For years, Scotland has allowed fish farmers and other fisheries to shoot seals in order to keep them from eating their fish —a brutal practice that has resulted in so much unnecessary suffering and death among these charismatic marine mammals. Last week, in a long-awaited move that Humane Society International/United Kingdom fought hard for, Scotland finally changed its laws, banning this cruel cull. It also added tough penalties for anyone found in violation.
The ban is also a victory for animal lovers in the United States. It was introduced in the Scottish parliament after the U.S. government, pressed by the Humane Society of the United States and the Humane Society Legislative Fund, changed regulatory requirements under the Marine Mammal Protection Act to mandate all fish imports from Scotland stop after 2022 if that nation continues to allow fish farmers and fisheries to kill and harm seals.
With organizations like HSI working to raise awareness, there is also growing understanding within Scotland about the need to end such cruelty. Officials from Marine Scotland, the government agency that oversees Scotland’s coastal waters and seas, told members of the Scottish parliament that their goal, with the ban, is to enhance and improve the welfare of seals.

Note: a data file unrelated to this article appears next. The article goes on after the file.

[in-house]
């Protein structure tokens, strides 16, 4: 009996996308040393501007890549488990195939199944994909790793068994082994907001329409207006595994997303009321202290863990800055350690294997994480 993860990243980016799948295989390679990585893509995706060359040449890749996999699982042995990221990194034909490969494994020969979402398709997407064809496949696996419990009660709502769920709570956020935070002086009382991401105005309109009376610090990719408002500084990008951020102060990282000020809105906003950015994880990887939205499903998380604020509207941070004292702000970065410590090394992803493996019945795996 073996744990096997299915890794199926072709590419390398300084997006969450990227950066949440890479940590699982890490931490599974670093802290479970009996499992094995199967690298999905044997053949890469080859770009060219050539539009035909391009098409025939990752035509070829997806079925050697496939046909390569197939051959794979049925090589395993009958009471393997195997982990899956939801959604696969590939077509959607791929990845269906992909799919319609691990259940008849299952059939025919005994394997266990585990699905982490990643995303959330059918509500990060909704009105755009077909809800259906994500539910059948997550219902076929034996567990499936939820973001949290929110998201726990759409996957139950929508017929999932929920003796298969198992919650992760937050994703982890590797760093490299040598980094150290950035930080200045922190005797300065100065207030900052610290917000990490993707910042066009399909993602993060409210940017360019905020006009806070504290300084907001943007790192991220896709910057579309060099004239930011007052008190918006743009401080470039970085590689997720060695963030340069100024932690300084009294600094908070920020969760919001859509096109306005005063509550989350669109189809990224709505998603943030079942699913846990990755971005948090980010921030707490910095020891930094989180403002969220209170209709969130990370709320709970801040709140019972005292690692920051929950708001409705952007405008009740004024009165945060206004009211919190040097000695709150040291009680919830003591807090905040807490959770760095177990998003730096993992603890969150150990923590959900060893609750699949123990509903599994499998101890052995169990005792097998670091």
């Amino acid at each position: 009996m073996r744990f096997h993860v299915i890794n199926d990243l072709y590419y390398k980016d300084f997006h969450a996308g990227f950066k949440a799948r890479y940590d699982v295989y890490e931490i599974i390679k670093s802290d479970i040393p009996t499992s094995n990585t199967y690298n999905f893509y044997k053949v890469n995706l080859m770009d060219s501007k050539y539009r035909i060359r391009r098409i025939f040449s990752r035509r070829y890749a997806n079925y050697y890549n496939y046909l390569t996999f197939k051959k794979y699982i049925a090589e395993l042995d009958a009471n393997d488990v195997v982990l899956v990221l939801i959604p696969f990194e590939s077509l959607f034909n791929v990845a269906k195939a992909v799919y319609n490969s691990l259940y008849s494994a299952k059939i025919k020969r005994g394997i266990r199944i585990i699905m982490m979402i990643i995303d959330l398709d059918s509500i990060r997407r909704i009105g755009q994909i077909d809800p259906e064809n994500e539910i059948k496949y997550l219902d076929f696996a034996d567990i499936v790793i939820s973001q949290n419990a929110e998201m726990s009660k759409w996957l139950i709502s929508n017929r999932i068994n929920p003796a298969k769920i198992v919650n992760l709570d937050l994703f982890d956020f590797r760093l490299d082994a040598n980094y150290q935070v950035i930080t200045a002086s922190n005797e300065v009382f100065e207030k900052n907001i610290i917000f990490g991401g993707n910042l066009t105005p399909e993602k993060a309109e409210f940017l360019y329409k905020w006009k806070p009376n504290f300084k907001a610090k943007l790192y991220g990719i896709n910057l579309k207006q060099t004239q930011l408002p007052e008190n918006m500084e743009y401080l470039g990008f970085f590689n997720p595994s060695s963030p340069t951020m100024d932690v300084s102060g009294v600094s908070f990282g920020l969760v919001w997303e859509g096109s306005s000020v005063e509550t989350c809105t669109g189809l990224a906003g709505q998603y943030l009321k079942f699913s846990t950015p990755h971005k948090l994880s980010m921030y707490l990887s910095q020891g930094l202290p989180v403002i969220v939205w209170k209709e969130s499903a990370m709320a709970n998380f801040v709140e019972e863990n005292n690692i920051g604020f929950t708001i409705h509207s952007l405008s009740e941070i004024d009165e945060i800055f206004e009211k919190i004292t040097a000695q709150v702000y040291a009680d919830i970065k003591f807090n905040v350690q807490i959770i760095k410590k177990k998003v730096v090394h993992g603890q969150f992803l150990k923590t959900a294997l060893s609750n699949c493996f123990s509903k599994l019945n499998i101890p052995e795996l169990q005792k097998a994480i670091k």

Under the new law, penalties for illegal seal shooting could include 12 months’ imprisonment and a fine of £40,000 (around $50,000). Upon indictment, this could increase to an unlimited fine and five years’ imprisonment.
There is no justification for killing and hurting seals who are just trying to survive by eating fish in the oceans they inhabit. HSI/U.K. has worked hard to illustrate the cruelty of culling, including the lack of any independent oversight, under-reporting of numbers of seals killed, the killing of pregnant females and mothers who may have dependent pups, and evidence that shooting does not always lead to instantaneous death.
The U.K. is home to two important seal species, the grey seal and the harbor seal, and both face recovery challenges in a warming ocean. Moreover, seal populations are still declining in some parts of the world.
We applaud Scotland for taking decisive steps to ban the unnecessary and unkind cull and we are now calling for the ban to be swiftly enforced and for careful and independent monitoring of the situation to ensure that there is no spike in seal killing before the law is fully implemented, or any illegal killing afterwards. Seals face a multitude of threats today, including entanglement in fishing gear and marine litter, pollution, and disturbance on their breeding and molting grounds, and it is imperative that all nations act to protect these marine mammals who play such an important role in keeping our oceans healthy.